Many diets are controversial and it is difficult for the majority of owners to navigate them as the rhetoric flies from one extreme to the other. The important thing is to make sure that your dog is properly metabolizing nutrients and that his portions meet his needs for energy spent. However, I recommend that you have a discussion with people who specialize in dog nutrition if the dog:

  • eliminates the equivalent of what it ingests,

  • has bloating followed by frequent gas,

  • saliva a lot and gets tired quickly during a workout,

  • has abnormal faeces (too soft or too hard),

  • never or rarely seems to be full ...

Also, know that a well hydrated body regulates its temperature better and recovers more quickly from physical exertion. For dogs who are not good drinkers, you can encourage them to drink by adding a small amount of water to their meal to make soup. Avoid feeding him snow, which can contain bacteria in addition to being cold and contributing to energy loss. If your dog tends to eat snow a lot, try to determine his motivation. He may be thirsty, hot, or just enjoy playing with it.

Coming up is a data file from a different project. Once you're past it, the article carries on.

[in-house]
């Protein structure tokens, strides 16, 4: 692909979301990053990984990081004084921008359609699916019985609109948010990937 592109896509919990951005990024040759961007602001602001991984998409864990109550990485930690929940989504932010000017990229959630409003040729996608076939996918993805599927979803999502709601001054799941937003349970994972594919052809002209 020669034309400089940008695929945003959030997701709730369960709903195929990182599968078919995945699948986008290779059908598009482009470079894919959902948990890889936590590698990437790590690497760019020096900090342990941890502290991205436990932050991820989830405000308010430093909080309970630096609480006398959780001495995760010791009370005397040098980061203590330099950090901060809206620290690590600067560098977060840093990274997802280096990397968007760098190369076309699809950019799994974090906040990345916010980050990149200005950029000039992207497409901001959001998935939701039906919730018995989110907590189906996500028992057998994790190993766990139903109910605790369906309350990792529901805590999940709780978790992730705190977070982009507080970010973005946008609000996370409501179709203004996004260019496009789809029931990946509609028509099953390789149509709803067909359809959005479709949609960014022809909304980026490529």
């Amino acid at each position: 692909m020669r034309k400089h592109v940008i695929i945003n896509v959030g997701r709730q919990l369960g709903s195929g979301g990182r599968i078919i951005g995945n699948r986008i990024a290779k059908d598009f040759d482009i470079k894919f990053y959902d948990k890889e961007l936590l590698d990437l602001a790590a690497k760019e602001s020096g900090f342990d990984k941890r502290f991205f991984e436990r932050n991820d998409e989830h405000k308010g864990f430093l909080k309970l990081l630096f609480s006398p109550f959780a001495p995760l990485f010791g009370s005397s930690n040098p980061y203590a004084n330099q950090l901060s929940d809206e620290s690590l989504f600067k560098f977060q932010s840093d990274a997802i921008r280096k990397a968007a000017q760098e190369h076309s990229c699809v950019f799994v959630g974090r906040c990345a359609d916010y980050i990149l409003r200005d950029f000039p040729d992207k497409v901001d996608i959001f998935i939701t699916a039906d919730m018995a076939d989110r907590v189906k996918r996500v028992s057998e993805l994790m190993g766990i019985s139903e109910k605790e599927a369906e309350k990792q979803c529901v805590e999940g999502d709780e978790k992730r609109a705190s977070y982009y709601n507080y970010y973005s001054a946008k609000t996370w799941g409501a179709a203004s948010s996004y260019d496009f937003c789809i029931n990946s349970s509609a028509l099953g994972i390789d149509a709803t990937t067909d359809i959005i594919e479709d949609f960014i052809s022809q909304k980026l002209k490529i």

In order to limit the risks of digestive disorders and gastric torsion, a dog should not eat the two hours preceding intense and sustained physical activity. For morning workouts, recommend a slightly larger meal the night before or simply give him his meal after the activity. The same goes for workouts at the end of the day, you can give him his portion after training or give him part at dinner and the second part after the activity.